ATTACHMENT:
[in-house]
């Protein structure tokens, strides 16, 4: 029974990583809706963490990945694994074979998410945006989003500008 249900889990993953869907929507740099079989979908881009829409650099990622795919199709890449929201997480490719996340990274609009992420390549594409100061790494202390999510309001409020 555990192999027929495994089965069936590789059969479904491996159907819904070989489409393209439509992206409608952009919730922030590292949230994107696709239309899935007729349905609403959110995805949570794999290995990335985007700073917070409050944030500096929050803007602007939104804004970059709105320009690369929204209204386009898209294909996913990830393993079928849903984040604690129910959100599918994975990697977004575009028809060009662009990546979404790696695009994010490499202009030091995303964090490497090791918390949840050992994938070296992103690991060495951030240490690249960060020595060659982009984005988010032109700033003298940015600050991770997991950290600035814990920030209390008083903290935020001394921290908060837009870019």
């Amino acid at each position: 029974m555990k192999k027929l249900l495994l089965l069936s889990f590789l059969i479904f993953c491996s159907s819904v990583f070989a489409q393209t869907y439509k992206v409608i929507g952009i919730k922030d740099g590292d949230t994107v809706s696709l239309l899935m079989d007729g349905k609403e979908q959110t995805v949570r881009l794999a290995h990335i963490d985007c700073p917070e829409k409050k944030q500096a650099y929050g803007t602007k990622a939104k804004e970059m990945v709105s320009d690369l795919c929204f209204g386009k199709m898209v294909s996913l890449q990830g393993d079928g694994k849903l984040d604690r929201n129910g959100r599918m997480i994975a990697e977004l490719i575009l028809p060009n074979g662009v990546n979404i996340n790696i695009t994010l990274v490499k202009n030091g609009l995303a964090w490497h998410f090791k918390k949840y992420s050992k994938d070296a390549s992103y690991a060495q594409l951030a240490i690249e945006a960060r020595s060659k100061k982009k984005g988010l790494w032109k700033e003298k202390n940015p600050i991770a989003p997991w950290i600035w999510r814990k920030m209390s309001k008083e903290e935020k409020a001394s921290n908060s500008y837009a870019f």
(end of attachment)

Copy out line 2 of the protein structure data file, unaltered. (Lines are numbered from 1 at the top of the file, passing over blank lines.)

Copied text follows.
């Protein structure tokens, strides 16, 4: 029974990583809706963490990945694994074979998410945006989003500008 249900889990993953869907929507740099079989979908881009829409650099990622795919199709890449929201997480490719996340990274609009992420390549594409100061790494202390999510309001409020 555990192999027929495994089965069936590789059969479904491996159907819904070989489409393209439509992206409608952009919730922030590292949230994107696709239309899935007729349905609403959110995805949570794999290995990335985007700073917070409050944030500096929050803007602007939104804004970059709105320009690369929204209204386009898209294909996913990830393993079928849903984040604690129910959100599918994975990697977004575009028809060009662009990546979404790696695009994010490499202009030091995303964090490497090791918390949840050992994938070296992103690991060495951030240490690249960060020595060659982009984005988010032109700033003298940015600050991770997991950290600035814990920030209390008083903290935020001394921290908060837009870019």